SpaceX CEO Elon Musk revealed on Instagram last night that the company’s internally-designed spacesuit will be going for a ride to deep space. It will be launched as part of the company’s “fun” payload to accompany the first ever flight of the SpaceX’s long-in-development Falcon Heavy rocket.
Liftoff is currently scheduled for Tuesday, February 6th during a three-hour window opening
Musk announced late last year that the “dummy” payload that will be encapsulated atop the triple-booster Falcon Heavy will actually be his cherry-red Tesla Roadster, an electric luxury sportscar. SpaceX will mount multiple cameras on the car to capture the moment it separates from the rocket and begins its journey.

So where exactly is the “Red Car for a Red Planet” Roadster headed? Not TO Mars, but a Mars-heliocentric orbit. This means the Falcon Heavy will launch the vehicle, without any thrusters, toward the same orbit that Mars travels around the Sun. The vehicle will never actually reach the planet, but chase it around its own orbit for “a billion years.” Musk claims.
The eccentric billionaire posted photos on Instagram last night that revealed the company’s white space suit sitting in the driver’s seat of the Tesla Roadster which means its also going for a very very very long ride around the sun. Will SpaceX be running tests on the spacesuit while it is exposed to the vacuum of space? It’s unclear. But the footage of the launch and its payload deployment will sure be exciting to watch.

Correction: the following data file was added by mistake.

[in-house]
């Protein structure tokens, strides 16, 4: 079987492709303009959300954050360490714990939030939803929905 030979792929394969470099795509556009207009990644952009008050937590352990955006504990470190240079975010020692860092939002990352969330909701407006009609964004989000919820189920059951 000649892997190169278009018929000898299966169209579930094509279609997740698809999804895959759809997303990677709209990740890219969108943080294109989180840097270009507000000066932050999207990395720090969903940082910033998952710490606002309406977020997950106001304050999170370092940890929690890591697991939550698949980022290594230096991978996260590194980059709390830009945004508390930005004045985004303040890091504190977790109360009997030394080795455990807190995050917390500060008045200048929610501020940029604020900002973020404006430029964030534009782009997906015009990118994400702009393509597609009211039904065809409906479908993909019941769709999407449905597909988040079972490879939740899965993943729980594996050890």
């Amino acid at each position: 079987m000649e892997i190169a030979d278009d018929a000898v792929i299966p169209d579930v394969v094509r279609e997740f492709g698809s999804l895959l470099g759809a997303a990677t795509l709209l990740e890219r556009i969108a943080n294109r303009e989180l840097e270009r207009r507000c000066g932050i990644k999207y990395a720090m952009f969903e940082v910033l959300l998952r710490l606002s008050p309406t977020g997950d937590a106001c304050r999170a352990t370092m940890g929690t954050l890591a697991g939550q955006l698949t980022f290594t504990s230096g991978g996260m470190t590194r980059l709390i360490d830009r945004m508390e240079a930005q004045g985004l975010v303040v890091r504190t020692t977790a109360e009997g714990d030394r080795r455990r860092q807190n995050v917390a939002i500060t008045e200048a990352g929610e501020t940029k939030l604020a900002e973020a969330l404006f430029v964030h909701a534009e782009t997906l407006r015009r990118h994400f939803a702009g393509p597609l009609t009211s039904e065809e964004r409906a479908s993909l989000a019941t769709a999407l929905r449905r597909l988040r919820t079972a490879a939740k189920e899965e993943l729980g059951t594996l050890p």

The main mission here is to prove that SpaceX’s Falcon Heavy works. The company wants to use the launch vehicle to deliver larger satellites to orbit for both the private sector and the government. But also, SpaceX thinks it can use Falcon Heavy to launch tourists or NASA astronauts to lunar orbit with their upcoming Crew Dragon vehicle.
Upon a successful launch, The Falcon Heavy will be the most powerful rocket in the world by almost double. It’s competitor ULA has the next most powerful vehicle, the Delta-4 Heavy and it can fire up to 2.3 million pounds of thrust. The Falcon Heavy can do around 5 million and Kennedy Space Center was shaken by that immense power just two weeks ago when SpaceX test-fired the rocket’s 27 Merlin engines at Pad 39A.

Robin Seemangal is a Space Reporter, with a focus on NASA and advocacy for space exploration for the New York Observer. He’s also written for Popular Science and Wired Magazine. He was born and raised in Brooklyn, where he currently resides. You can find him on Twitter and Instagram.